5 Questions to Ask Before Investing in a New Agent

The following five questions will help brokers invest wisely in those who'll run the most profitable small businesses.

April 1, 2011

By far, the greatest challenge for most brokerages is balancing the effort to increase head count while signing only the most potentially productive salespeople. Ray Garrett, district staffing manager for ZipRealty of Central Virginia, says a mistake many companies make is recruiting and interviewing salespeople as though they’ll be employees, rather than affiliated agents of the company. "Our approach reframes the recruiting concept, with the belief that as brokers we do not ‘hire’ salespeople but rather invest in small businesses," he says. Assuming a brokerage offers a strong technology package, expert training, and great support, Garrett says, the following five questions will help brokers invest wisely in those who’ll run the most profitable small businesses.

  1. What are your goals for this year?  When you invest in any business, you need to know what the immediate return on investment is likely to be.
  2. Do you have these goals written down on paper? No bank will lend to an entrepreneur who doesn’t have a written business plan. So why would you invest in a salesperson who doesn’t? Always have salespeople submit their financial goals in writing to demonstrate that they’re serious about the business.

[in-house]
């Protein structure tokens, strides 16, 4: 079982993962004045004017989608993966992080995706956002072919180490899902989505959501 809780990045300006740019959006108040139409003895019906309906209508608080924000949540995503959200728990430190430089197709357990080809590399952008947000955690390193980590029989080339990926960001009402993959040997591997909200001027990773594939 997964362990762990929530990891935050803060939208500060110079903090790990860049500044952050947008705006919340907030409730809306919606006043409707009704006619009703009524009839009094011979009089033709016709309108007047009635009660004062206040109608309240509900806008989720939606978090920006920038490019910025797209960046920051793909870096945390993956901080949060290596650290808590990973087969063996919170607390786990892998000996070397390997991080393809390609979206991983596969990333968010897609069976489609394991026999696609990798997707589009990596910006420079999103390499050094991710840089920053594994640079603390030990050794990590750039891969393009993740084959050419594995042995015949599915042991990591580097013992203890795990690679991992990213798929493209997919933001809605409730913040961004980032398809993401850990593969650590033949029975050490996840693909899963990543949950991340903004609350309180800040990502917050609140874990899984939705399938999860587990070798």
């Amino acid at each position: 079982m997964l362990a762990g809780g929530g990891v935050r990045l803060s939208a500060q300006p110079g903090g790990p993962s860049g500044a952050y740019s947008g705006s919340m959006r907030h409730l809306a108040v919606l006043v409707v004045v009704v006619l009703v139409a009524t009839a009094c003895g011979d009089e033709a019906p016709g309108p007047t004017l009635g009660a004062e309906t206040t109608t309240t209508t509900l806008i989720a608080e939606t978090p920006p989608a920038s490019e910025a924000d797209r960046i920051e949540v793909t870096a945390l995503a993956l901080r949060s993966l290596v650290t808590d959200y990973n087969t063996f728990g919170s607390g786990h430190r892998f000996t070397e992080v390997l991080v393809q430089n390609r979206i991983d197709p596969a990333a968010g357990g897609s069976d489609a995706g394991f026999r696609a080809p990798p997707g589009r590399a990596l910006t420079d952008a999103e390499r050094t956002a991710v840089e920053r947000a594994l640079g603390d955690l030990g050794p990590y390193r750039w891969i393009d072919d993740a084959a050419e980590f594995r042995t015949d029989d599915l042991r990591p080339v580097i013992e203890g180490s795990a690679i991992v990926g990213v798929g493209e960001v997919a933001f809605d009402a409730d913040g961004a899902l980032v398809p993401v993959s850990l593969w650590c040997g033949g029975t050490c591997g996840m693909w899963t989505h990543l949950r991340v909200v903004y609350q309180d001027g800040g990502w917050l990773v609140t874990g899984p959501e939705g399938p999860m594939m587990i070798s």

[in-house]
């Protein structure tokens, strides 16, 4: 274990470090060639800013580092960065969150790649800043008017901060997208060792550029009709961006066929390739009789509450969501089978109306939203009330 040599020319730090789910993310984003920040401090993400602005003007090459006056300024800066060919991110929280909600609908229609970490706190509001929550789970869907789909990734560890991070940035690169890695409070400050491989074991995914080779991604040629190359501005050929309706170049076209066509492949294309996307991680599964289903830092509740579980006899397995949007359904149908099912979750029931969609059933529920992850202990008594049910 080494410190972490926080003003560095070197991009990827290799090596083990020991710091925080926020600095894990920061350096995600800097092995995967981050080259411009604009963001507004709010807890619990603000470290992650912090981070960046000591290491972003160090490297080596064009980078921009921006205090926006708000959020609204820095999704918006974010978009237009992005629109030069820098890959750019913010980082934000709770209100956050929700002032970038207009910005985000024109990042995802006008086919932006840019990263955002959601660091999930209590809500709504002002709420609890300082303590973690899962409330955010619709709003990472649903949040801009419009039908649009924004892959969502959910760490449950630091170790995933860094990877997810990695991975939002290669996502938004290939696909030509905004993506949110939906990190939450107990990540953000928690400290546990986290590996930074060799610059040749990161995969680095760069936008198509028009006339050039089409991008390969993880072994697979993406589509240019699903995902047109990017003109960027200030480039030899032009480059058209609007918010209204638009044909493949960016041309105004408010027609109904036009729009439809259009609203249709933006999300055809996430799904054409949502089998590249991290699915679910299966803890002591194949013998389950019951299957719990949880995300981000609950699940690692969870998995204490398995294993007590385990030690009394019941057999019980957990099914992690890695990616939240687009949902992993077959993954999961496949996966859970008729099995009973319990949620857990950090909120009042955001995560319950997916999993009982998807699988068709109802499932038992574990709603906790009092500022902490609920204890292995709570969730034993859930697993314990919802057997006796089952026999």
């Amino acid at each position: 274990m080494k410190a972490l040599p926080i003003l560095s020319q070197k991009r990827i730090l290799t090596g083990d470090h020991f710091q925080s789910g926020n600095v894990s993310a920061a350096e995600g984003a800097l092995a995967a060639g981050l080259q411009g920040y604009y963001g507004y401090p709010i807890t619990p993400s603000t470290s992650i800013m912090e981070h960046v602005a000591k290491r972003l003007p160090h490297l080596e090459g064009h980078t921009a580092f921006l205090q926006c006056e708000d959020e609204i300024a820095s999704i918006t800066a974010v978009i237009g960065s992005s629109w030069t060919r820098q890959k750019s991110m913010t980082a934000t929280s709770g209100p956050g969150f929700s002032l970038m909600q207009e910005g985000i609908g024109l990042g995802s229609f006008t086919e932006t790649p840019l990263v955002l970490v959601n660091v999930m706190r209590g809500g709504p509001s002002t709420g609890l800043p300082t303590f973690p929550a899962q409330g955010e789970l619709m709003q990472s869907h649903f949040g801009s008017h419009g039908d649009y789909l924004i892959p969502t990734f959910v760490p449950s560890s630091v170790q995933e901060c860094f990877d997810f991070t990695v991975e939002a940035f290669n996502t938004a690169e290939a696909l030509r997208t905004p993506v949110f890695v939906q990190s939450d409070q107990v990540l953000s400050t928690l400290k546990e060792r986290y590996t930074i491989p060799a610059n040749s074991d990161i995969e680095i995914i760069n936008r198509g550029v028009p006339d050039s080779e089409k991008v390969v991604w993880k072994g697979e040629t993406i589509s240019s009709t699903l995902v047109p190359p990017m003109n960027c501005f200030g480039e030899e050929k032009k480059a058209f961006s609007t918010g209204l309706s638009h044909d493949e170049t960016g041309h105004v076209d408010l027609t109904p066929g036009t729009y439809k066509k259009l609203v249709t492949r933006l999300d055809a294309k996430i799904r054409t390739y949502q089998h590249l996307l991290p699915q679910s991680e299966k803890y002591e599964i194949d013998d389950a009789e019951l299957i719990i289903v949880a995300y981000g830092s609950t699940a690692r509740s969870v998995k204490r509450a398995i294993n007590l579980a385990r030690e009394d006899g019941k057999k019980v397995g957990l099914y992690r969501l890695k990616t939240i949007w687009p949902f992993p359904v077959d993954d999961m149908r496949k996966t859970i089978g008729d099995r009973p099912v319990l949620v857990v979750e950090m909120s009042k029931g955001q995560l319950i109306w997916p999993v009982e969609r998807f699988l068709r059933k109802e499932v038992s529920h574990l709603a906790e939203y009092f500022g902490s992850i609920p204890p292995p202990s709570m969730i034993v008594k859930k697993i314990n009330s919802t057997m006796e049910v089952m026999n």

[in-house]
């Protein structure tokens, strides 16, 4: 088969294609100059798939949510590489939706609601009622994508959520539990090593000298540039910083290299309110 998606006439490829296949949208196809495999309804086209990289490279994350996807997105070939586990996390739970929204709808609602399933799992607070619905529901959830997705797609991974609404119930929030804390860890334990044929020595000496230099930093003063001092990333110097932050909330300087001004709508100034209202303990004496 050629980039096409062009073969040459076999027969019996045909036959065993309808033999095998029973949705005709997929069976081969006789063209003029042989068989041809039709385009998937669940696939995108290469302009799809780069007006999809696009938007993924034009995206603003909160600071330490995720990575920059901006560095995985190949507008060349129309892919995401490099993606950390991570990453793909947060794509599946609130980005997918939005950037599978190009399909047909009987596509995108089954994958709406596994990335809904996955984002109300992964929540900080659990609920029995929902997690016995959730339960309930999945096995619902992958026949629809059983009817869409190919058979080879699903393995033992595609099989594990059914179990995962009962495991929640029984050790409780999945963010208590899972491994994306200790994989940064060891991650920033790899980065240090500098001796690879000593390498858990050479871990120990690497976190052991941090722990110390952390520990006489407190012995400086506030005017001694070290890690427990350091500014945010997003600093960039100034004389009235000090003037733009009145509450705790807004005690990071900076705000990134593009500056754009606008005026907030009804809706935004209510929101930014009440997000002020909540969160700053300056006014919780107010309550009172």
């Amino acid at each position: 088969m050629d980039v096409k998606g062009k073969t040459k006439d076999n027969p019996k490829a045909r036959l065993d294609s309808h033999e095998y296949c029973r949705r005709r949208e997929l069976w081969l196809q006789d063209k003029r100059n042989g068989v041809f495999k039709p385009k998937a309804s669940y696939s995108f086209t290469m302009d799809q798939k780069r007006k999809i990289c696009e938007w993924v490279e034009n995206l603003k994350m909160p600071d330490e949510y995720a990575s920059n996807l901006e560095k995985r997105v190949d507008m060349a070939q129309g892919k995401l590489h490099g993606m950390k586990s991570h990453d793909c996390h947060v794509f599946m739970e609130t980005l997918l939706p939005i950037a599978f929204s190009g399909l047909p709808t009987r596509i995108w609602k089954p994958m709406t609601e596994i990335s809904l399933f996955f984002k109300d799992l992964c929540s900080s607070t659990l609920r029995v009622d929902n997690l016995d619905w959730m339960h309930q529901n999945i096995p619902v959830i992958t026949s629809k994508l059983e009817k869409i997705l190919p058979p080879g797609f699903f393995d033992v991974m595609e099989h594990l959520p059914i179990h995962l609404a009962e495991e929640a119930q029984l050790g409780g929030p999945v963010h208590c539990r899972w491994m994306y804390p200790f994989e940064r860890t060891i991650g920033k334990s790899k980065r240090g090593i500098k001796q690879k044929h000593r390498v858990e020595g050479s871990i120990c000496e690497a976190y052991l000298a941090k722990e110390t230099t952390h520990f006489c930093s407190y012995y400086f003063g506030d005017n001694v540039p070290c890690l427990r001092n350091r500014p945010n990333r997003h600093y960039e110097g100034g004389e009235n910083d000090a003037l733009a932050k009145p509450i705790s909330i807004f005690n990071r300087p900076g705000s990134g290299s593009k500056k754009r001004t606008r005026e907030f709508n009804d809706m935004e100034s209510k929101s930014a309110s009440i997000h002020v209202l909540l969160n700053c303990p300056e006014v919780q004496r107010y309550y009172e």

3. Where do you see your business three years from now?  The purpose of this question is to understand whether the salesperson has a long-term plan that’s defined. Yes, it’s important for the person to continue growing. But your objective during the interview is simply to evaluate the salesperson’s level of planning.
  4. Who are your potential clients, and what is your plan to reach them? Interviewees need to be able to give a more specific answer than "my sphere of influence." There are many different customer demographics within a single sphere. Salespeople who can describe the different customer makeup of their sphere and provide a detailed marketing plan are already thinking like a business.
  5. What do you need from me to help you reach your goals? Cut to the chase. A venture capitalist asks this question of potential investments; so should you.

You invest a lot of time and money in your sales force. With these five questions, you can begin to evaluate potential recruits as business investments—and help salespeople understand that they are indeed running a business.